Toyota Paseo Convertible
by John Heilig
SEE ALSO: Toyota Buyer's Guide
SPECIFICATIONS ENGINE: 1.5-liter dohc inline four HORSEPOWER/TORQUE: 93 hp @5400 rpm/100 lb-ft @4400 rpm TRANSMISSION: Five-speed manual FUEL ECONOMY: 29 mpg city, 35 mpg highway, 32.6 mpg test WHEELBASE: 93.7 in. OVERALL LENGTH: 163.6 in. OVERALL HEIGHT: 51.0 in. OVERALL WIDTH: 65.4 in. CURB WEIGHT: 2025 lbs FUEL CAPACITY: 11.9 gal. LUGGAGE CAPACITY: 6.6 cu. ft. TIRES: 185/60R14 INSTRUMENTS: Speedometer, tachometer, fuel level, water temperature, digital clock. EQUIPMENT: Power windows, power door locks, air conditioner, AM-FM stereo radio with cassette and CD, anti-lock braking, dual air bags. STICKER PRICE: $20,315
The Toyota Paseo has always represented a good value for a subcompact sedan or coupe. Toyota read the market well with this car (as they usually do) and hit the center of the target.
Now Toyota has added a convertible to the mix, and once again it's a nice package. Powered by the same 1.5-liter DOHC engine that powers the coupe and sedan, the convertible has plenty of pep. Coupled to a five-speed transmission and driving the front wheels, there's enough power to get you in trouble with speed controls, but not enough to get really crazy.
I was particularly impressed with the handling of the Paseo convertible. We put a lot of miles on the car in the week we had it, over interstates and back-country winding roads. With judicious use of the five-speed, the Paseo was able to zip along and take corners with a lot of flair. There were times I almost felt like a race car driver. Almost.
The independent front suspension is by MacPherson struts, which is fairly conventional. The rear is a trailing torsion beam affair.
One trip with the Paseo will be etched in my mind for a long time. I had to cover a basketball game, and it was at a school that was about 50 miles away. due north. When I left the house it was clear, but I encountered first rain, then light wet snow, then fairly heavy wet snow before I reached the school.
By the time the game was over, there was an inch or two of snow on the ground. I had to get back to the paper to write my story and that ugly word "Deadline" was looming over me.
While most of the other drivers on the road were either having trouble negotiating the snow-covered roads (or were afraid), I had no problems with the Paseo. I was able to travel most roads at 50 mph or so where there was slush on the road, and actually faster when I was in the snow-covered portions. The only delays were caused when I cautiously passed other cars that were throwing up slush. Also, I didn't want to hit a hidden ice patch and spin around into the car I had just passed. By the time I reached the paper the weather was back to rain and when I got home, it was dry. The joys of winter driving.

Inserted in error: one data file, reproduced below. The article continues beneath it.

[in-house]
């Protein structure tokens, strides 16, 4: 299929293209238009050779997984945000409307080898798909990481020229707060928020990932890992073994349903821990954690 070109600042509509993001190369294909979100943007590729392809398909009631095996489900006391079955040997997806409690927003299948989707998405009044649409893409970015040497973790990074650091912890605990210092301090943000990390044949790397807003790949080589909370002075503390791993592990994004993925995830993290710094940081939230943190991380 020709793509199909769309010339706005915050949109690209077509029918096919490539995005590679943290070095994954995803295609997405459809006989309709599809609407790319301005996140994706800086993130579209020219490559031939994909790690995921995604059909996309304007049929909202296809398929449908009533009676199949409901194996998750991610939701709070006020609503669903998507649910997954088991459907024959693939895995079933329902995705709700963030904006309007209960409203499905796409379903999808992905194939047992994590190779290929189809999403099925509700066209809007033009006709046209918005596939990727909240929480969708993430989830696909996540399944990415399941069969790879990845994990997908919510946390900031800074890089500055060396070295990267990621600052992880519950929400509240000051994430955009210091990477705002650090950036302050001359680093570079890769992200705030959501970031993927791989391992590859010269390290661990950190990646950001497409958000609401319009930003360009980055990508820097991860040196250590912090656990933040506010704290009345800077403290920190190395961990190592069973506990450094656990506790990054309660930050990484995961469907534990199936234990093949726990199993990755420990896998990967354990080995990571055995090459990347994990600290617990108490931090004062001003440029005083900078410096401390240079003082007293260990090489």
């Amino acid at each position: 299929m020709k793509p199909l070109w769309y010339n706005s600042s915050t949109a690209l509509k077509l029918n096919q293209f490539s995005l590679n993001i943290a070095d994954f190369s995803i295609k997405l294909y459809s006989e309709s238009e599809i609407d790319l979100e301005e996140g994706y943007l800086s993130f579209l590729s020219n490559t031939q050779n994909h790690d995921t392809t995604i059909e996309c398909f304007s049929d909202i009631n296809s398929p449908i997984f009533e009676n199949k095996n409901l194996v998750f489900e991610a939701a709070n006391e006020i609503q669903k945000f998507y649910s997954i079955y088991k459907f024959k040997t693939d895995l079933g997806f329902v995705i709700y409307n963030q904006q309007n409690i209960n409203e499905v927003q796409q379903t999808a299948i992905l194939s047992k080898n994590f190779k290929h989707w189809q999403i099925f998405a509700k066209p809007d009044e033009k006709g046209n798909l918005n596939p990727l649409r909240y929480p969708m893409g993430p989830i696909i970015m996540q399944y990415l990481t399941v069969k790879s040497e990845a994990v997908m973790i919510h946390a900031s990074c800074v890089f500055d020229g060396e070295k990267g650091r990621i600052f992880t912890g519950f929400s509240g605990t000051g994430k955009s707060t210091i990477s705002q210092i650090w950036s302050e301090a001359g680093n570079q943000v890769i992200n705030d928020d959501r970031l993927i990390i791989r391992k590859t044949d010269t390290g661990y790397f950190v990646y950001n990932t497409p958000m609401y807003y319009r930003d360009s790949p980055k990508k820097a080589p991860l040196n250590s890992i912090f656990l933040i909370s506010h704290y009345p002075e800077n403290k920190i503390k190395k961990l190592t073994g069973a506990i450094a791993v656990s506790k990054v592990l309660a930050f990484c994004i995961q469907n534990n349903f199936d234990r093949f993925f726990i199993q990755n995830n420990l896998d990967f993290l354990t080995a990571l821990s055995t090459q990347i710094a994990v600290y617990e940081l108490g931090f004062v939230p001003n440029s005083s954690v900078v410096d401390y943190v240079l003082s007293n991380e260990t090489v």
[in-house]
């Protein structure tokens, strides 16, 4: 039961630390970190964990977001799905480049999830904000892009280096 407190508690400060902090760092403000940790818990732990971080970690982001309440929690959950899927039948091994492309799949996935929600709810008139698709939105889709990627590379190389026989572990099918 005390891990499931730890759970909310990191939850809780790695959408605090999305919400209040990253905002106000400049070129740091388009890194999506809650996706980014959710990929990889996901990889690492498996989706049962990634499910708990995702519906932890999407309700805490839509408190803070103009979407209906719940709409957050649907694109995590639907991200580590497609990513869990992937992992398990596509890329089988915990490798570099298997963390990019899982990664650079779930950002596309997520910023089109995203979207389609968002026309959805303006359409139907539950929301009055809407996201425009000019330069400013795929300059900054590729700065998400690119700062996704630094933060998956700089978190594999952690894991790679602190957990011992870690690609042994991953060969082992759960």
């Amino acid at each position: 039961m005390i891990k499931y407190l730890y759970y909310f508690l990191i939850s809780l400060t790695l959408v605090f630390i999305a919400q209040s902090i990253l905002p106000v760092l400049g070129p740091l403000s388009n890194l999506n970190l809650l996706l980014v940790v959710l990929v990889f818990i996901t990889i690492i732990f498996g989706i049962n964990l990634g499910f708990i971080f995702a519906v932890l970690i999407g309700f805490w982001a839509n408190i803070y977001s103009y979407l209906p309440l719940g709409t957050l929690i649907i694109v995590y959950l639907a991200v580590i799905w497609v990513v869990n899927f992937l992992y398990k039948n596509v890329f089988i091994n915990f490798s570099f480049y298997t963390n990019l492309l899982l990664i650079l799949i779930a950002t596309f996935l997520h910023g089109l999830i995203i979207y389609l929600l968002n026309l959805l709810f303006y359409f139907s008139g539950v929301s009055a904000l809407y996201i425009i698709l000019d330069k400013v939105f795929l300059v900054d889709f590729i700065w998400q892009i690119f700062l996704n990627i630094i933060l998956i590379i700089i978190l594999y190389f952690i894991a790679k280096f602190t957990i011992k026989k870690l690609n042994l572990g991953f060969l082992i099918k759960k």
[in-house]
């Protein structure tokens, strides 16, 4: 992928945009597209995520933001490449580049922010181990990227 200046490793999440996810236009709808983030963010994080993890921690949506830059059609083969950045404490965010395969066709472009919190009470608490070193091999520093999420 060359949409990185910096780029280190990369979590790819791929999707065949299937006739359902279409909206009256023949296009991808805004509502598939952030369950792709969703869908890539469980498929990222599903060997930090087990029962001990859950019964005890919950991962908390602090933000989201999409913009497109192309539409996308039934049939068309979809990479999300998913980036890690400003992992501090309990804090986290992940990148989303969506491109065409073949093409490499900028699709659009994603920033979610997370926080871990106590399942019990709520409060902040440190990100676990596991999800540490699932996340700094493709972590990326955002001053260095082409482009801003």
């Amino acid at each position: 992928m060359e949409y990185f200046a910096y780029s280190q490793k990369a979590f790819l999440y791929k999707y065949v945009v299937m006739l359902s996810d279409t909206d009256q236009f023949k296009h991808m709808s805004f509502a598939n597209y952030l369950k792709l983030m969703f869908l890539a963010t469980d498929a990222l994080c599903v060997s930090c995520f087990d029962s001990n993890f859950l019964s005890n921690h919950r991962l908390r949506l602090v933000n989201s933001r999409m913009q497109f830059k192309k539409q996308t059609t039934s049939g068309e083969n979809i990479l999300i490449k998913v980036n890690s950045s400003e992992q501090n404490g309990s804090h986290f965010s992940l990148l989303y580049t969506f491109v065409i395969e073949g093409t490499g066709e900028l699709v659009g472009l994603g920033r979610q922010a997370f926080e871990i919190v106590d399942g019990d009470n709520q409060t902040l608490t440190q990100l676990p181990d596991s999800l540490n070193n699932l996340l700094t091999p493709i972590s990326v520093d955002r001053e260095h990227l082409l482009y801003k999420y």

Since this was winter, I didn't drive with the top down. But we did drop the top and found it an easy affair. It is a manual affair, and all you have to do is release two clips at the windshield pillars and pull it back. It can probably be done from inside the car, but you get more leverage working from outside. When the top is down it stows neatly into a compartment behind the rear seat, with a tonneau cover to complete the job.
Because it's a convertible, the trunk is rather small. But we were able to put all the grocery bags we needed back there.
My main complaint with the Paseo was that the engine was noisy. It made the Saturn seem like a Cadillac. In fact, we turned down a trip to the children's houses in Virginia because I couldn't stand the thought of four or five hours behind the wheel listening to that engine drone on.
The seat upholstery was cloth and in a pattern that was definitely designed to appeal to younger drivers. My wife thought it was too garish; I could stand it because I don't look at the seats when I'm driving. And they don't show the dirt that much.
All in all, the Paseo convertible is a nice package. The base Paseo coupe is a good car and one would expect the convertible to be as good a package. It is, except for a noisy engine.